Tom & Joy

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Antigua Review

by John Bush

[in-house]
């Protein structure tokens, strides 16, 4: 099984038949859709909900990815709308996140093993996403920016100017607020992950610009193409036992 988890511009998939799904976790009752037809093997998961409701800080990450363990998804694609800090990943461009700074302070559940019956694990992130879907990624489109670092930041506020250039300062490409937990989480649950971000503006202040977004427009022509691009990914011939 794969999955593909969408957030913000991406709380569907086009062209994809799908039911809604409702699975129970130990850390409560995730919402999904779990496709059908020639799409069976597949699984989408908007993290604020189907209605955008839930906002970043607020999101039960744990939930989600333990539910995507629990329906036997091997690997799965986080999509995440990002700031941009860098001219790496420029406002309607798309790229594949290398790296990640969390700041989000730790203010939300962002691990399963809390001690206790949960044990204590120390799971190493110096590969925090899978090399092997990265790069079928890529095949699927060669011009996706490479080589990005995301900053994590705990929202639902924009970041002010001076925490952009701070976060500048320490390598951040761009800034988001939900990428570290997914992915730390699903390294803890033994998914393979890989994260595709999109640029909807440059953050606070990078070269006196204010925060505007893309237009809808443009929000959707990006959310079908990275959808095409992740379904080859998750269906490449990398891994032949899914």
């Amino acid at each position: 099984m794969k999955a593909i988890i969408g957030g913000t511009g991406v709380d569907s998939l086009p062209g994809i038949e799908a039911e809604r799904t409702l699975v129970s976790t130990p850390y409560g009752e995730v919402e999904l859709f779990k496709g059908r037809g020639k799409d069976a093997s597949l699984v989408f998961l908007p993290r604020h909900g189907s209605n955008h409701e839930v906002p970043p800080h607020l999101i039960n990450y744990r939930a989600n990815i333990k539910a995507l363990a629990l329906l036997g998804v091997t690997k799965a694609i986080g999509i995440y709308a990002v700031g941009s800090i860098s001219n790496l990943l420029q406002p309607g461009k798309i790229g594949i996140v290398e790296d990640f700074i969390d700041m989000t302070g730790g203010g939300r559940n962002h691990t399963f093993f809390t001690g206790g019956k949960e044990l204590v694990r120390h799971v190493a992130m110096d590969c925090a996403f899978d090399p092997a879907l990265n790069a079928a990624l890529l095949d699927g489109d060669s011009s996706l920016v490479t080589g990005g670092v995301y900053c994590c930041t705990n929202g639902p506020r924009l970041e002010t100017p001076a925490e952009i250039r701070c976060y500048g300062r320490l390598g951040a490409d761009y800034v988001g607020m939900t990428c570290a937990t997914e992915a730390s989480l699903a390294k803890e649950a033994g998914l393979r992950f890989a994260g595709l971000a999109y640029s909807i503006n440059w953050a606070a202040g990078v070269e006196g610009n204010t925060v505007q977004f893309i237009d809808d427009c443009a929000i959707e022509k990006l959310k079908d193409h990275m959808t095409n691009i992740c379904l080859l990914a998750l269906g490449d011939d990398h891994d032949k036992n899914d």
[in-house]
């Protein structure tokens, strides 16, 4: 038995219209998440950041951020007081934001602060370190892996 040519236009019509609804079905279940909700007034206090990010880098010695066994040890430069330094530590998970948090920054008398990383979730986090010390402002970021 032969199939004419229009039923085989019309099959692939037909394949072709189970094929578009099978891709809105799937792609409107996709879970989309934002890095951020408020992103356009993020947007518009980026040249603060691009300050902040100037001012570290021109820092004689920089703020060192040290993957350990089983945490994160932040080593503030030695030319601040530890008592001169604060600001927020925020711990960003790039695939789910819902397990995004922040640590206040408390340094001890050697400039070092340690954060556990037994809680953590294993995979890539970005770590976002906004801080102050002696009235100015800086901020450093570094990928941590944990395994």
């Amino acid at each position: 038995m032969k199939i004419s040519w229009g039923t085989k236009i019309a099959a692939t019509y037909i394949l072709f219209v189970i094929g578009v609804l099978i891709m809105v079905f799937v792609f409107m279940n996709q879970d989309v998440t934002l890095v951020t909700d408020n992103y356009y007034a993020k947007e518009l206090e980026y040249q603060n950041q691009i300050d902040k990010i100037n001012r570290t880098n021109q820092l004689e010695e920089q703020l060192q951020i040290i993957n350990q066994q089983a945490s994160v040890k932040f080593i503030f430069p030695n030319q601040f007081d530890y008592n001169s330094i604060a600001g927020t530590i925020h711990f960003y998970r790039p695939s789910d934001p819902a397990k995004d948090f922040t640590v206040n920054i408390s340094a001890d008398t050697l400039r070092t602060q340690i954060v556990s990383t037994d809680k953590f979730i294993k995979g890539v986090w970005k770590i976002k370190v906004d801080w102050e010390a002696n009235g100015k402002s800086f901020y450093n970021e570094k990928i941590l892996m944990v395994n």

It's clear that Tom & Joy's hearts are in Rio de Janeiro, but they are comfortable (and far better off) when they blend the bossa with a wide palate of acoustic songcraft. Antigua, easily the most highly promoted album of their career yet released (it gained U.S. distribution through Tommy Boy), is also their most ambitious -- and successful. Naturally, it begins in a warm place, with the Jobim cover "Meditation," which Joyce Hozé delivers caressingly while Thomas Naïm quotes several bossa masters with his guitar. After dispatching the Brazilian chestnut, however, Tom & Joy sound much more sure of themselves, switching from double bass to electric and replacing the strings with a brass section on "Imagina" and the title track. "Be Mine" is the highlight of the record, beginning with a horn arrangement reminiscent of Oliver Nelson's "Stolen Moments" that slowly slides away into space with help from organ and keyboards. The strings, as well as the Brazilian influence, return several times, but Tom & Joy show admirable presence of mind in not leaning on their musical mentors any more than necessary.

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